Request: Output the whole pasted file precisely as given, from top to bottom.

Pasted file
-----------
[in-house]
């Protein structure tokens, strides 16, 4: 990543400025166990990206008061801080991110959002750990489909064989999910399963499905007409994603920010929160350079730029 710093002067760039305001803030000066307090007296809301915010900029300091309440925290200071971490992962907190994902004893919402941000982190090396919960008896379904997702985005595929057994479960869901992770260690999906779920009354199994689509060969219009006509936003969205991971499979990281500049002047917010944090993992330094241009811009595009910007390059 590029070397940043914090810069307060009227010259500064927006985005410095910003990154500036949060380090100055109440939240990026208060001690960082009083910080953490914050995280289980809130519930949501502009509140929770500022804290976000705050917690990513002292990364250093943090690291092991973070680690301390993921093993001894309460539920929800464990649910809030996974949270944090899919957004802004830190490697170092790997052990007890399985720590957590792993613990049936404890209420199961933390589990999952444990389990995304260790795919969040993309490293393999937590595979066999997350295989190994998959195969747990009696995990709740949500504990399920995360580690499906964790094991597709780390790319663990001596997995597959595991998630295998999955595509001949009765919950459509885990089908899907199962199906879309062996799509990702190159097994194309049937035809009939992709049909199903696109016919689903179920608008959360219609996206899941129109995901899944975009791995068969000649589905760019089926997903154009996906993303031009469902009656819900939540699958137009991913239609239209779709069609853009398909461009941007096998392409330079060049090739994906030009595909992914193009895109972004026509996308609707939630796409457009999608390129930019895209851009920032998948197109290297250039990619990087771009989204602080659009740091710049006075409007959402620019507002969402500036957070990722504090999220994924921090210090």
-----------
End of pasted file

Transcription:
[in-house]
């Protein structure tokens, strides 16, 4: 990543400025166990990206008061801080991110959002750990489909064989999910399963499905007409994603920010929160350079730029 710093002067760039305001803030000066307090007296809301915010900029300091309440925290200071971490992962907190994902004893919402941000982190090396919960008896379904997702985005595929057994479960869901992770260690999906779920009354199994689509060969219009006509936003969205991971499979990281500049002047917010944090993992330094241009811009595009910007390059 590029070397940043914090810069307060009227010259500064927006985005410095910003990154500036949060380090100055109440939240990026208060001690960082009083910080953490914050995280289980809130519930949501502009509140929770500022804290976000705050917690990513002292990364250093943090690291092991973070680690301390993921093993001894309460539920929800464990649910809030996974949270944090899919957004802004830190490697170092790997052990007890399985720590957590792993613990049936404890209420199961933390589990999952444990389990995304260790795919969040993309490293393999937590595979066999997350295989190994998959195969747990009696995990709740949500504990399920995360580690499906964790094991597709780390790319663990001596997995597959595991998630295998999955595509001949009765919950459509885990089908899907199962199906879309062996799509990702190159097994194309049937035809009939992709049909199903696109016919689903179920608008959360219609996206899941129109995901899944975009791995068969000649589905760019089926997903154009996906993303031009469902009656819900939540699958137009991913239609239209779709069609853009398909461009941007096998392409330079060049090739994906030009595909992914193009895109972004026509996308609707939630796409457009999608390129930019895209851009920032998948197109290297250039990619990087771009989204602080659009740091710049006075409007959402620019507002969402500036957070990722504090999220994924921090210090």